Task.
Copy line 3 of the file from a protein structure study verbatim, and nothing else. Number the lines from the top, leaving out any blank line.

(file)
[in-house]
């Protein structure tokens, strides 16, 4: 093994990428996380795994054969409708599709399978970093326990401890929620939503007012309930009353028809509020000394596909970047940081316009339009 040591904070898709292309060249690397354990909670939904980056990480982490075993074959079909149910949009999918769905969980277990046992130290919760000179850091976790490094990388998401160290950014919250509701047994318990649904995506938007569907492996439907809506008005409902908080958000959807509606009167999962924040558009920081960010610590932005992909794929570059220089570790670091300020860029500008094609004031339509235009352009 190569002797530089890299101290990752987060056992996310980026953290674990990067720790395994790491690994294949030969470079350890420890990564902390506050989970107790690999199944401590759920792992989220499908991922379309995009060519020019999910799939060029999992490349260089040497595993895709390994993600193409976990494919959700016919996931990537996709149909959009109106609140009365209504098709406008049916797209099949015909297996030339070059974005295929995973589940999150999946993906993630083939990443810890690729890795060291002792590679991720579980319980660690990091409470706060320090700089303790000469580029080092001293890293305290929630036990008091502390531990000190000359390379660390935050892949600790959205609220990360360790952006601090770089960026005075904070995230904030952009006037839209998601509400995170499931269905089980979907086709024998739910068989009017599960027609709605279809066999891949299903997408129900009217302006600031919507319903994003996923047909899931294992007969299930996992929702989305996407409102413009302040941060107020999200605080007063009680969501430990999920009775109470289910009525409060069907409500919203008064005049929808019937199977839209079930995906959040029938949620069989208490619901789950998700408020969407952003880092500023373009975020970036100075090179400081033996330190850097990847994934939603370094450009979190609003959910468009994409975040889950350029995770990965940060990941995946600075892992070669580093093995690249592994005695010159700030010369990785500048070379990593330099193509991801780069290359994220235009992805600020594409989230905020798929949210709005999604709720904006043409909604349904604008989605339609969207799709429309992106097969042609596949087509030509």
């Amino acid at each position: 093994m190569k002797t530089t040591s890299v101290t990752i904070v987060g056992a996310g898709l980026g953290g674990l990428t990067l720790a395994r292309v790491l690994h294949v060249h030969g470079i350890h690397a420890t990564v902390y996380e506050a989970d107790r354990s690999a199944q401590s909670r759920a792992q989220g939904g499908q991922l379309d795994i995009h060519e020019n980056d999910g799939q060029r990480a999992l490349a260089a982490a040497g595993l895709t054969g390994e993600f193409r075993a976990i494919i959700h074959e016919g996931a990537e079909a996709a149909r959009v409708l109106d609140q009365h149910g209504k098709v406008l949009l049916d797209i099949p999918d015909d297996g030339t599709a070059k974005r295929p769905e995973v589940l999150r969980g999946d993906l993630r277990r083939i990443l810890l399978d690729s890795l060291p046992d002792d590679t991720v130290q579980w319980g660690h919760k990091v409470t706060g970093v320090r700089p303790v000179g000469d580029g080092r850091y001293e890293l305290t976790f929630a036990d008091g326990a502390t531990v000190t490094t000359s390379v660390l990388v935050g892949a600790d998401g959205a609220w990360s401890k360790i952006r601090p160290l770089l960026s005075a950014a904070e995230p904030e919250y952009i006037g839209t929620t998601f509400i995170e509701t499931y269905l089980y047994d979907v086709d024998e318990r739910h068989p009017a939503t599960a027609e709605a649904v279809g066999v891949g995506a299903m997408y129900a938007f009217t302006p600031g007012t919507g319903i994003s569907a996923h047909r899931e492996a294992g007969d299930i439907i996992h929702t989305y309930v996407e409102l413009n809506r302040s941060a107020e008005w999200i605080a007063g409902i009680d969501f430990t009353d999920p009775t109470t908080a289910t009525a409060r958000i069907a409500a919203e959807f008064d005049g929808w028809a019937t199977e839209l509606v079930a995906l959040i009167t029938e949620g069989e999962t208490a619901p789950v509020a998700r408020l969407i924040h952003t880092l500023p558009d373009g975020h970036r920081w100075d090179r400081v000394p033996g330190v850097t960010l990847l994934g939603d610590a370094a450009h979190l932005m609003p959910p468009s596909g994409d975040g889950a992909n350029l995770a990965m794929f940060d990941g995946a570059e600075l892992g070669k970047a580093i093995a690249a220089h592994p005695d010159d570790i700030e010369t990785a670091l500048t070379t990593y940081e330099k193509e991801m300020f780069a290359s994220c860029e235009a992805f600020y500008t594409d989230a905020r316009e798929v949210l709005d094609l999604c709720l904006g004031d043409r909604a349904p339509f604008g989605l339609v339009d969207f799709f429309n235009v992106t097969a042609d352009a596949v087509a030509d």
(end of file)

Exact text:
């Amino acid at each position: 093994m190569k002797t530089t040591s890299v101290t990752i904070v987060g056992a996310g898709l980026g953290g674990l990428t990067l720790a395994r292309v790491l690994h294949v060249h030969g470079i350890h690397a420890t990564v902390y996380e506050a989970d107790r354990s690999a199944q401590s909670r759920a792992q989220g939904g499908q991922l379309d795994i995009h060519e020019n980056d999910g799939q060029r990480a999992l490349a260089a982490a040497g595993l895709t054969g390994e993600f193409r075993a976990i494919i959700h074959e016919g996931a990537e079909a996709a149909r959009v409708l109106d609140q009365h149910g209504k098709v406008l949009l049916d797209i099949p999918d015909d297996g030339t599709a070059k974005r295929p769905e995973v589940l999150r969980g999946d993906l993630r277990r083939i990443l810890l399978d690729s890795l060291p046992d002792d590679t991720v130290q579980w319980g660690h919760k990091v409470t706060g970093v320090r700089p303790v000179g000469d580029g080092r850091y001293e890293l305290t976790f929630a036990d008091g326990a502390t531990v000190t490094t000359s390379v660390l990388v935050g892949a600790d998401g959205a609220w990360s401890k360790i952006r601090p160290l770089l960026s005075a950014a904070e995230p904030e919250y952009i006037g839209t929620t998601f509400i995170e509701t499931y269905l089980y047994d979907v086709d024998e318990r739910h068989p009017a939503t599960a027609e709605a649904v279809g066999v891949g995506a299903m997408y129900a938007f009217t302006p600031g007012t919507g319903i994003s569907a996923h047909r899931e492996a294992g007969d299930i439907i996992h929702t989305y309930v996407e409102l413009n809506r302040s941060a107020e008005w999200i605080a007063g409902i009680d969501f430990t009353d999920p009775t109470t908080a289910t009525a409060r958000i069907a409500a919203e959807f008064d005049g929808w028809a019937t199977e839209l509606v079930a995906l959040i009167t029938e949620g069989e999962t208490a619901p789950v509020a998700r408020l969407i924040h952003t880092l500023p558009d373009g975020h970036r920081w100075d090179r400081v000394p033996g330190v850097t960010l990847l994934g939603d610590a370094a450009h979190l932005m609003p959910p468009s596909g994409d975040g889950a992909n350029l995770a990965m794929f940060d990941g995946a570059e600075l892992g070669k970047a580093i093995a690249a220089h592994p005695d010159d570790i700030e010369t990785a670091l500048t070379t990593y940081e330099k193509e991801m300020f780069a290359s994220c860029e235009a992805f600020y500008t594409d989230a905020r316009e798929v949210l709005d094609l999604c709720l904006g004031d043409r909604a349904p339509f604008g989605l339609v339009d969207f799709f429309n235009v992106t097969a042609d352009a596949v087509a030509d």